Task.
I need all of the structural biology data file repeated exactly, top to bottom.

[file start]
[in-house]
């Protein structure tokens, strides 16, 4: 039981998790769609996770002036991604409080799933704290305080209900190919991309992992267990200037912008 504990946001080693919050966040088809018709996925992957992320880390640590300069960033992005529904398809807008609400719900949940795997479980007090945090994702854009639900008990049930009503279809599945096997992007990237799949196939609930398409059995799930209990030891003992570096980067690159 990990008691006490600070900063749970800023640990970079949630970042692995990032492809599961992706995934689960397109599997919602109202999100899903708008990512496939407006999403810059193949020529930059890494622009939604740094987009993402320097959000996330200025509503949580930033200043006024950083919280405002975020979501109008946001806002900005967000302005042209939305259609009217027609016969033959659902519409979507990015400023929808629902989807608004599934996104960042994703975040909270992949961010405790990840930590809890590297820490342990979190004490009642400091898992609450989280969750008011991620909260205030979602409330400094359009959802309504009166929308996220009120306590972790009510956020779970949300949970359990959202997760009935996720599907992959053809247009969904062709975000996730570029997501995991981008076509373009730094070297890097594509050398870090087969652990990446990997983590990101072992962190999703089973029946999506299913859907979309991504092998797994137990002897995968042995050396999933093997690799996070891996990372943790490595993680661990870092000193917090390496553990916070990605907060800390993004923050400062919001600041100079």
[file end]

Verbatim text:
[in-house]
């Protein structure tokens, strides 16, 4: 039981998790769609996770002036991604409080799933704290305080209900190919991309992992267990200037912008 504990946001080693919050966040088809018709996925992957992320880390640590300069960033992005529904398809807008609400719900949940795997479980007090945090994702854009639900008990049930009503279809599945096997992007990237799949196939609930398409059995799930209990030891003992570096980067690159 990990008691006490600070900063749970800023640990970079949630970042692995990032492809599961992706995934689960397109599997919602109202999100899903708008990512496939407006999403810059193949020529930059890494622009939604740094987009993402320097959000996330200025509503949580930033200043006024950083919280405002975020979501109008946001806002900005967000302005042209939305259609009217027609016969033959659902519409979507990015400023929808629902989807608004599934996104960042994703975040909270992949961010405790990840930590809890590297820490342990979190004490009642400091898992609450989280969750008011991620909260205030979602409330400094359009959802309504009166929308996220009120306590972790009510956020779970949300949970359990959202997760009935996720599907992959053809247009969904062709975000996730570029997501995991981008076509373009730094070297890097594509050398870090087969652990990446990997983590990101072992962190999703089973029946999506299913859907979309991504092998797994137990002897995968042995050396999933093997690799996070891996990372943790490595993680661990870092000193917090390496553990916070990605907060800390993004923050400062919001600041100079």